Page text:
Socorro Independent School District educators walked the district’s neighborhoods to reconnect with students who left school before graduating during the 6th annual Walk for Success event on Saturday, September 14.
“We started our first year with 300 students, this year we’re looking at bringing back about 123, so the number is decreasing … that number continues to go down because of the passion and commitment from our amazing team,” said SISD Superintendent José Espinoza, Ed.D. “With that attitude and mentality that we treat, and we educate those students as if they were our own children, that’s how you can earn an ‘A’, that’s how you become the only district in El Paso, the largest district in the state, to earn a post-secondary readiness distinction.”
The superintendent, board trustees, administrators, counselors, and some librarians, teachers and other staff visited SISD neighborhoods to talk to students and their parents/families, hear their situation case-by-case, and present solutions to their academic barriers.
The day started with all the educators coming together to hear from SISD Superintendent José Espinoza, Ed.D., board trustees Paul Guerra, Eduardo Mena and David Morales, Justice of the Peace Ruben Lujan and El Paso Community College President William Serrata.
Justice of the Peace John Chatman and Justice of the Peace and EPCC board chair Brian Haggerty also attended this year’s Walk for Success.
“It was a great event. We made contact with all of our students,” said Derrick Brown, assistant principal at Eastlake High School. “Students and parents were ready to hear the information and one parent almost cried. Our team is getting ready to formulate a plan so we can recover that student and help them graduate.”
The impact that the SISD educators are making on students is significant. Having a principal, counselor, or teacher personally tell the students that they can come back to school and graduate is often the step in the right direction that they need.
A former SISD student Arleen Roa was visited by Americas High School principal Patricia Cuevas and other administrators from the school. Roa had left Americas after a former boyfriend convinced her to drop out and to try the Job Corps. But she said that didn’t work out for her, she fell on hard times without enough shifts at work to make enough money, and no motivation to go back to school.
“Today, Ms. Cuevas came to my house on a Saturday and told me my options. She told me that they were here for me. She and my teachers were always supportive,” Roa said. “They told me they knew I could succeed and that made me feel good. So, I’m going to do it. I’m going to get it done.”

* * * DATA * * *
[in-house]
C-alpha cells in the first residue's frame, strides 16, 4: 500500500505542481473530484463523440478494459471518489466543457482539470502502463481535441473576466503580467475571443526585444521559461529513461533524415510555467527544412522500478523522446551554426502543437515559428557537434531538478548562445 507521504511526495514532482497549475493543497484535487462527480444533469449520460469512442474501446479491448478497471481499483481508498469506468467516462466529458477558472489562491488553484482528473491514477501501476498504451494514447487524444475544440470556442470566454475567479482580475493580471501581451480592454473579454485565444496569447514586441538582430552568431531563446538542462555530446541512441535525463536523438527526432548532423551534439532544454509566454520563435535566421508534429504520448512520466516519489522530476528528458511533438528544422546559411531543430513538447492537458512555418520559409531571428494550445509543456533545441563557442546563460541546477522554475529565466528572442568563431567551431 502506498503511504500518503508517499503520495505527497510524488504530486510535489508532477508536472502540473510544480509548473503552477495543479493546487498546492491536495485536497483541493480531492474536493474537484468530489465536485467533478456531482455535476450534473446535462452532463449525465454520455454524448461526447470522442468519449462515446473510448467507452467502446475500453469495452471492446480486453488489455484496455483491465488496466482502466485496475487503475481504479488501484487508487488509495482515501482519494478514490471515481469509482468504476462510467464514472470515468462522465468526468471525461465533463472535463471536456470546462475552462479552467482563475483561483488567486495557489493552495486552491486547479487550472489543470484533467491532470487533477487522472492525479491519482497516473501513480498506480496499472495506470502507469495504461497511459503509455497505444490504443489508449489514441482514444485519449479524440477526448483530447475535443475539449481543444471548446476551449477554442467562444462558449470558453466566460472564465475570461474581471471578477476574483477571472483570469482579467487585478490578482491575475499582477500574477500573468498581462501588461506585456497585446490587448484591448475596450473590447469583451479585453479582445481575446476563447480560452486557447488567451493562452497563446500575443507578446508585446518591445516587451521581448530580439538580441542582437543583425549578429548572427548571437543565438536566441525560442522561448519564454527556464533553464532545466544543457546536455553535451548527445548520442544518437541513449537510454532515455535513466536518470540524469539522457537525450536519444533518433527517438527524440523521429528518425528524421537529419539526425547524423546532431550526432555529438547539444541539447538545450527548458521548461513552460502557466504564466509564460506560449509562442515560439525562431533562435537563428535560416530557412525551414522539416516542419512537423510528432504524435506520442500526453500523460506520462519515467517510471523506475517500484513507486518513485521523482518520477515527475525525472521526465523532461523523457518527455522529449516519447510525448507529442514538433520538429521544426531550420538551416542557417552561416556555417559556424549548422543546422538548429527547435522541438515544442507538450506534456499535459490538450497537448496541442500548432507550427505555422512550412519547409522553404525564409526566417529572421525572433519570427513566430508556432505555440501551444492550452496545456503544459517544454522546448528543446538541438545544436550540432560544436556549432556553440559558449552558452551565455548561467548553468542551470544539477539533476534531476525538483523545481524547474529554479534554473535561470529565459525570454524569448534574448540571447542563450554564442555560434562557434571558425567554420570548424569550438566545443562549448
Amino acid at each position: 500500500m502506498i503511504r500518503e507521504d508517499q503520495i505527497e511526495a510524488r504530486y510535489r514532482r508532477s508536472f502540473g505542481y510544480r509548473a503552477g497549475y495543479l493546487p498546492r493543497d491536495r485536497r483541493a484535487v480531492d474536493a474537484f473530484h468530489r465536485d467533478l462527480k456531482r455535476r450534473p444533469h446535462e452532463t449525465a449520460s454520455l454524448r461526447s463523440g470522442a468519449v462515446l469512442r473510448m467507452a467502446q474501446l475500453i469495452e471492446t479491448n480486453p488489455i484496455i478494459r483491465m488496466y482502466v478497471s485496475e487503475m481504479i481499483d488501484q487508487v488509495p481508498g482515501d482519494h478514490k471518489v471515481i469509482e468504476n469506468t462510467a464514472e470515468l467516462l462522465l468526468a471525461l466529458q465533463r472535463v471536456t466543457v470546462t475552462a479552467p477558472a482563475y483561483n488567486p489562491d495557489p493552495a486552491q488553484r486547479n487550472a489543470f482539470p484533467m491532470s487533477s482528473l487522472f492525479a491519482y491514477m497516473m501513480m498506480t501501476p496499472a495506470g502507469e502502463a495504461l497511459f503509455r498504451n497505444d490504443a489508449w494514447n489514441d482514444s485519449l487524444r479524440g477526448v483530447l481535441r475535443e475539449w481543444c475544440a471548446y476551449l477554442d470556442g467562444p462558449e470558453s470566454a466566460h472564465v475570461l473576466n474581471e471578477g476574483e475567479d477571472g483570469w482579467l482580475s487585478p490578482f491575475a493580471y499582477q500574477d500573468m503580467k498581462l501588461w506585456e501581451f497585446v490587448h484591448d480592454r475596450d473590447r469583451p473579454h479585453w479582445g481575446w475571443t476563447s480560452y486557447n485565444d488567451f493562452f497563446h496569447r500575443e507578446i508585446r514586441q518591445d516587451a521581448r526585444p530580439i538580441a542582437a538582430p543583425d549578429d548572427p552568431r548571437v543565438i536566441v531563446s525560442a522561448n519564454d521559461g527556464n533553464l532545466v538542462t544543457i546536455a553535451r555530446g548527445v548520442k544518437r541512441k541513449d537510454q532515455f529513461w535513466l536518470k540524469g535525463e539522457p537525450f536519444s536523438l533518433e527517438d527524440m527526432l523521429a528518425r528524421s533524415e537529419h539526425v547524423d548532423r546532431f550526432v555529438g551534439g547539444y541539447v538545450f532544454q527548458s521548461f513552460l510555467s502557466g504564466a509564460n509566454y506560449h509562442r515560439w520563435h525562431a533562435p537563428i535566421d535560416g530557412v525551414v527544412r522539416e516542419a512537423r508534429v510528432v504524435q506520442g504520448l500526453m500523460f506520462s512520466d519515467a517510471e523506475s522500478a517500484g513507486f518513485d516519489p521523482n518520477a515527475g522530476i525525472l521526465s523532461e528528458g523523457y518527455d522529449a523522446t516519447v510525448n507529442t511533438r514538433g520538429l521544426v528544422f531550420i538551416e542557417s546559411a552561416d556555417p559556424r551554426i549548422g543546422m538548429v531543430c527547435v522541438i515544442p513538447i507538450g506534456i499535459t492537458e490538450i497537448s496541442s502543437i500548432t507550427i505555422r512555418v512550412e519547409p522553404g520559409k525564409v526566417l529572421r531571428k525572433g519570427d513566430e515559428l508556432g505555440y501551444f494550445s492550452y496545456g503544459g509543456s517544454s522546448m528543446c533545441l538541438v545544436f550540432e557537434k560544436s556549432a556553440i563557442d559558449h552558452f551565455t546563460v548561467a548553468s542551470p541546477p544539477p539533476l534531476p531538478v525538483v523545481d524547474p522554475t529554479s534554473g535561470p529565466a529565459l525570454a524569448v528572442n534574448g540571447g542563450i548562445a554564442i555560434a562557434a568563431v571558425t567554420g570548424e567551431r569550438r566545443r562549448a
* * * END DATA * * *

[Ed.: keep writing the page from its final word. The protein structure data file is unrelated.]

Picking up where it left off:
Erica Olivas, coordinator at Pebble Hills High School, visited a student she had helped in the past. Olivas said it’s a good feeling to know the student is aware that the school employees care and they want what is best for him.
“We always kept in contact with him and his mom,” Olivas said. “Reaching out to him today was special. It is us providing extra support and extra reassurance so they know that we want them back and we want them to graduate so they can succeed.”
Students and or their parents received information on how to return to their comprehensive high school, or transfer to Options, the district’s alternative high school, which provides students a flexible schedule in a competency-based learning system. Another option for students is the district’s adult education program, which pairs students with workforce development opportunities and a GED.
If students or families were not reached at the home a door hanger with information was left so they could call the district and or school back. SISD educators also plan follow-up calls and visits to ensure they continue trying to get every student back.
“The student we tried to visit was not there, but we met with her parents and got information that will allow us to follow up,” said Andrew Halatyn, assistant principal at Socorro High School. “Now that we know when she’ll be home, we can meet with her and talk about the options and benefits of being a student at Socorro.”
Since the inception of Walk for Success in 2014, SISD has recovered more than 320 students and helped dozens graduate. The district’s graduation rate has increased to 91.5 percent, the highest in the region and in district history.
“We are the only district that has consistently run this program for six years,” said Cory Craft, SISD’s academic and compliance officer. “Not many people want to give up their time on a Saturday, but we do because we value our students and we see the results.”